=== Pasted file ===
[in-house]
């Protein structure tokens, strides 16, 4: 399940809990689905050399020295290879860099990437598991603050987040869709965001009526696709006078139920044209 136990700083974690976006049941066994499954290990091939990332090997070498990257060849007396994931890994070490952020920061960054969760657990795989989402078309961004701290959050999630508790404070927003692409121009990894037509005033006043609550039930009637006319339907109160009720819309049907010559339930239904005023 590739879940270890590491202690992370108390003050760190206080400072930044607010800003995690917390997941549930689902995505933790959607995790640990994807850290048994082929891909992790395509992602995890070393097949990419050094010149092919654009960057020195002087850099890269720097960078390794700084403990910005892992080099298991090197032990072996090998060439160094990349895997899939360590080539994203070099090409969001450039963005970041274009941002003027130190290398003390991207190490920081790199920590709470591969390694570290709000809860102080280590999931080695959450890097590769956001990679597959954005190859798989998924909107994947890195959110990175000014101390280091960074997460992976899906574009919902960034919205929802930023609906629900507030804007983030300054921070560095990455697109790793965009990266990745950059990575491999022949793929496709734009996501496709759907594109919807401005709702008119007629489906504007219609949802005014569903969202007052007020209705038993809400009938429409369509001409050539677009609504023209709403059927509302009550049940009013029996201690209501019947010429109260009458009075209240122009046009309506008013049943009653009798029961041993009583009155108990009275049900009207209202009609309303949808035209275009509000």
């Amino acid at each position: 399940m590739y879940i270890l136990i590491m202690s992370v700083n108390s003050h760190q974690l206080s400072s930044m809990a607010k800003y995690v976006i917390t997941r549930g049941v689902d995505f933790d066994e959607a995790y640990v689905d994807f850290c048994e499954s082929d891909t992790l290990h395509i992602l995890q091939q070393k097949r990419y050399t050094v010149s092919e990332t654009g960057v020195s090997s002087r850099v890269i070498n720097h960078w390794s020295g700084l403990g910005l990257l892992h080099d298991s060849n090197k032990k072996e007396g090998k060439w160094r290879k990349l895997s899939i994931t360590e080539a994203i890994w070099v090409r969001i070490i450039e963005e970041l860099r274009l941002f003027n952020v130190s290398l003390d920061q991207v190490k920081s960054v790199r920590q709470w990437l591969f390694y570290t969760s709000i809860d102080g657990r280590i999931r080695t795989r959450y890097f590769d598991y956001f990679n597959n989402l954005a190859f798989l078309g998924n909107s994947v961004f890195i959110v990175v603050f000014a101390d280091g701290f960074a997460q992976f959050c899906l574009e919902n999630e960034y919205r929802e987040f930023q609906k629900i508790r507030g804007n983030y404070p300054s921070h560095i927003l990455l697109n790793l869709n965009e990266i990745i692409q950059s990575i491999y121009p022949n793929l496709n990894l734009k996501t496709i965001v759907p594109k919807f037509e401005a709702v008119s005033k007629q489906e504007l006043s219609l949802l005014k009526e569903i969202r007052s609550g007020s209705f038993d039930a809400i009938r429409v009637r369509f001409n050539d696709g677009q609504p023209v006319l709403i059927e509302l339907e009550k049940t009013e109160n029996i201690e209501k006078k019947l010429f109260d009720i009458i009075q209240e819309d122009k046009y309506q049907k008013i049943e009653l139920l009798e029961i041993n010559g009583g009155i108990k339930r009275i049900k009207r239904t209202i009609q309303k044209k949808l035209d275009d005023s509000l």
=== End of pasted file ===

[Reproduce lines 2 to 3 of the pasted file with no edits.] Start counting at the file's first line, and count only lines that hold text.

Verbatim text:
């Protein structure tokens, strides 16, 4: 399940809990689905050399020295290879860099990437598991603050987040869709965001009526696709006078139920044209 136990700083974690976006049941066994499954290990091939990332090997070498990257060849007396994931890994070490952020920061960054969760657990795989989402078309961004701290959050999630508790404070927003692409121009990894037509005033006043609550039930009637006319339907109160009720819309049907010559339930239904005023 590739879940270890590491202690992370108390003050760190206080400072930044607010800003995690917390997941549930689902995505933790959607995790640990994807850290048994082929891909992790395509992602995890070393097949990419050094010149092919654009960057020195002087850099890269720097960078390794700084403990910005892992080099298991090197032990072996090998060439160094990349895997899939360590080539994203070099090409969001450039963005970041274009941002003027130190290398003390991207190490920081790199920590709470591969390694570290709000809860102080280590999931080695959450890097590769956001990679597959954005190859798989998924909107994947890195959110990175000014101390280091960074997460992976899906574009919902960034919205929802930023609906629900507030804007983030300054921070560095990455697109790793965009990266990745950059990575491999022949793929496709734009996501496709759907594109919807401005709702008119007629489906504007219609949802005014569903969202007052007020209705038993809400009938429409369509001409050539677009609504023209709403059927509302009550049940009013029996201690209501019947010429109260009458009075209240122009046009309506008013049943009653009798029961041993009583009155108990009275049900009207209202009609309303949808035209275009509000």
């Amino acid at each position: 399940m590739y879940i270890l136990i590491m202690s992370v700083n108390s003050h760190q974690l206080s400072s930044m809990a607010k800003y995690v976006i917390t997941r549930g049941v689902d995505f933790d066994e959607a995790y640990v689905d994807f850290c048994e499954s082929d891909t992790l290990h395509i992602l995890q091939q070393k097949r990419y050399t050094v010149s092919e990332t654009g960057v020195s090997s002087r850099v890269i070498n720097h960078w390794s020295g700084l403990g910005l990257l892992h080099d298991s060849n090197k032990k072996e007396g090998k060439w160094r290879k990349l895997s899939i994931t360590e080539a994203i890994w070099v090409r969001i070490i450039e963005e970041l860099r274009l941002f003027n952020v130190s290398l003390d920061q991207v190490k920081s960054v790199r920590q709470w990437l591969f390694y570290t969760s709000i809860d102080g657990r280590i999931r080695t795989r959450y890097f590769d598991y956001f990679n597959n989402l954005a190859f798989l078309g998924n909107s994947v961004f890195i959110v990175v603050f000014a101390d280091g701290f960074a997460q992976f959050c899906l574009e919902n999630e960034y919205r929802e987040f930023q609906k629900i508790r507030g804007n983030y404070p300054s921070h560095i927003l990455l697109n790793l869709n965009e990266i990745i692409q950059s990575i491999y121009p022949n793929l496709n990894l734009k996501t496709i965001v759907p594109k919807f037509e401005a709702v008119s005033k007629q489906e504007l006043s219609l949802l005014k009526e569903i969202r007052s609550g007020s209705f038993d039930a809400i009938r429409v009637r369509f001409n050539d696709g677009q609504p023209v006319l709403i059927e509302l339907e009550k049940t009013e109160n029996i201690e209501k006078k019947l010429f109260d009720i009458i009075q209240e819309d122009k046009y309506q049907k008013i049943e009653l139920l009798e029961i041993n010559g009583g009155i108990k339930r009275i049900k009207r239904t209202i009609q309303k044209k949808l035209d275009d005023s509000l």